‘Prometheus’ Review


**There are NO spoilers in this review**

Before I decided to head into the theater and let Prometheus bathe over my body I went on Rotten Tomatoes and checked in with some of the “one sentence” summaries of reviews posted from various websites.  They were oddly mixed to the point where some were calling it a modern day masterpiece in science fiction while others called it a horribly lazy and nonconforming attempt at picking our brains.  Now I understand that all movies can divide us and cause debate among our opinions but to see such an abstract division between the people who enjoyed it and the ones who didn’t was shocking to me.

Until I saw the movie.

Immediately after the opening credits rolled through and the first scene of Prometheus soaks into your brain you instantly know that this movie will mean so many different things to so many different people.  That’s usually what happens when a movie focuses on some of the greatest questions to ever be asked by mankind and then leaves a lot of them open to interpretation. Why does life on our planet exist and more importantly, where did we come from? That very first scene involves the catalyst of the movie’s meaning as well as the motivation behind these lifeforms.  The blurry part is that it’s presented in a way where it can be debated and broken down just as the characters do in the film.  One by one we start morphing into a skeptic or a believer while we search for an answer in the film’s meaning.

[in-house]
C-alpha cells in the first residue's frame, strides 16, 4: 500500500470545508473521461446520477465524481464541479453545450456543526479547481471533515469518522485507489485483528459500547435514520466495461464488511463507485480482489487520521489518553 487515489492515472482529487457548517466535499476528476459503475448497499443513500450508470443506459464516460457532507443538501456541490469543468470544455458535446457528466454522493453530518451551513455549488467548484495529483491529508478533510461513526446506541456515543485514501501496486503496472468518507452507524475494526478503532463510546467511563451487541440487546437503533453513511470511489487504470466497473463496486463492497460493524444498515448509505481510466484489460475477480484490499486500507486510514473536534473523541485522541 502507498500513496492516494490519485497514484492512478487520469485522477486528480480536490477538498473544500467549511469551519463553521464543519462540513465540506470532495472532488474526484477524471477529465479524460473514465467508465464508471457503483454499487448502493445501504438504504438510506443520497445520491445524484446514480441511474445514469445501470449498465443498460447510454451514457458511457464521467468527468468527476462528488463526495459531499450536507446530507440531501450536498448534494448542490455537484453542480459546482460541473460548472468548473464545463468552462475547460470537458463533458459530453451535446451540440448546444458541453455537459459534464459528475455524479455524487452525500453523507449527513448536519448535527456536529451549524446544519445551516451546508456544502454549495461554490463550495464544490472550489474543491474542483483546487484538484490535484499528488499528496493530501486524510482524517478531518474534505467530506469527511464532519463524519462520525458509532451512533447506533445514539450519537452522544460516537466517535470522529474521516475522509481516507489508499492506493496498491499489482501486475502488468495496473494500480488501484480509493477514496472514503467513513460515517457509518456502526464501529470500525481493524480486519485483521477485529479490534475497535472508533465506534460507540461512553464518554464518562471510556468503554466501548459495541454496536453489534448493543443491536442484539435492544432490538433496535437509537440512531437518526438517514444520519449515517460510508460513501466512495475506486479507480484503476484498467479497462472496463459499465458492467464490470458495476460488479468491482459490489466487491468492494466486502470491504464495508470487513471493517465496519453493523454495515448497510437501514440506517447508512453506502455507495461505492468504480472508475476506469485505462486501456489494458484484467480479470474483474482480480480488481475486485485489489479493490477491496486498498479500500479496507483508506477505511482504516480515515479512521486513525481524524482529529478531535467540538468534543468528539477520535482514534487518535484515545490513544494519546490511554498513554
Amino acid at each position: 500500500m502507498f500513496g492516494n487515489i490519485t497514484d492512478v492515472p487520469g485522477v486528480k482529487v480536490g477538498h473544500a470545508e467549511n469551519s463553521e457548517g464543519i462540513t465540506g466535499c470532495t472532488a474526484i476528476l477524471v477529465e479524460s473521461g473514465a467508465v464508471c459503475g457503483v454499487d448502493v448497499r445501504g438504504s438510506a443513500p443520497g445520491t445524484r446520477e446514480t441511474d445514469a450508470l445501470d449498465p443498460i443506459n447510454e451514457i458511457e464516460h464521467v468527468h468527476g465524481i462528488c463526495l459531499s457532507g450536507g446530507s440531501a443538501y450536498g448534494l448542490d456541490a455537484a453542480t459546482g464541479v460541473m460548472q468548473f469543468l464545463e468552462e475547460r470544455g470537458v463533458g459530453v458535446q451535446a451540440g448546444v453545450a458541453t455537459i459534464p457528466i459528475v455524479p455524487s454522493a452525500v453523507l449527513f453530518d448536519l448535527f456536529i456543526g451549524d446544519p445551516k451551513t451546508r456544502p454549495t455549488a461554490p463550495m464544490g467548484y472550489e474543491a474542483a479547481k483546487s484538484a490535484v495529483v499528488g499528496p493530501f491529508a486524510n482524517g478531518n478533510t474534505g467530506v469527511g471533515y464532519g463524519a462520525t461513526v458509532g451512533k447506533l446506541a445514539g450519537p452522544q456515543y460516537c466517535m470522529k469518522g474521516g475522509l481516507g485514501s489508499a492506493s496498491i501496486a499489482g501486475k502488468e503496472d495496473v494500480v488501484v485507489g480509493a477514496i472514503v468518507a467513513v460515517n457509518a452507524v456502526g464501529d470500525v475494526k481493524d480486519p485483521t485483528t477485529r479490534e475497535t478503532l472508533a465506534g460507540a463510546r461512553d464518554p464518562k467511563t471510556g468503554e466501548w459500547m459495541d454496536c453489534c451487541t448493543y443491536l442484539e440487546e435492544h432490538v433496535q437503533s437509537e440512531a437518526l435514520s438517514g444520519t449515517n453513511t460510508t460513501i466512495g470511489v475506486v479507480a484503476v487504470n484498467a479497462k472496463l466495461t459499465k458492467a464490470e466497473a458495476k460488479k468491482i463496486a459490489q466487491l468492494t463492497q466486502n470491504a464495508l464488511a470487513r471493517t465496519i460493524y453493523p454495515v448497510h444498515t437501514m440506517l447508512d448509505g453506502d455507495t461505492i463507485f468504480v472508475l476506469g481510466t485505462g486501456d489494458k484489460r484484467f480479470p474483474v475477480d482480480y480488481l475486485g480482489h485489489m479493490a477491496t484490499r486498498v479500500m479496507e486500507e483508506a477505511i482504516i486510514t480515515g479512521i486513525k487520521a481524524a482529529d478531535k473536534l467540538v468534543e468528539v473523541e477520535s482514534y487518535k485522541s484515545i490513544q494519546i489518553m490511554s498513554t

The titular ship

Ridley Scott stuffs Prometheus with rich thematic plot devices that dare us to seek out the truth and to believe in our own wonderment. Is the movie that ambiguous or opened ended in places? In short, yes, but even while putting those specific scenes aside you still get a fairly linear plotline that helps drive the film from point A to B. I truly believe that you should walk into a viewing of Prometheus with the most open of minds, devout of any prior knowledge to the film’s existence, which trailers so shamelessly tried not to do. It’s unique in every sense of the word, it’s exciting, and its tried and true Science Fiction in its highest form. The film was born out of an idea to link the beginning of the Alien franchise but it adapted and evolved just like the species in the movie to become something much more than that. It managed to exist as a prequel to Alien as well as a launching of an entirely new and original franchise that explored just how microscopic our existence is in comparison to the rest of the universe. By the time Prometheus ends you should have a pretty well-rounded view of how this all relates to the former as well as some polarizing questions and theories about how this relates to the latter.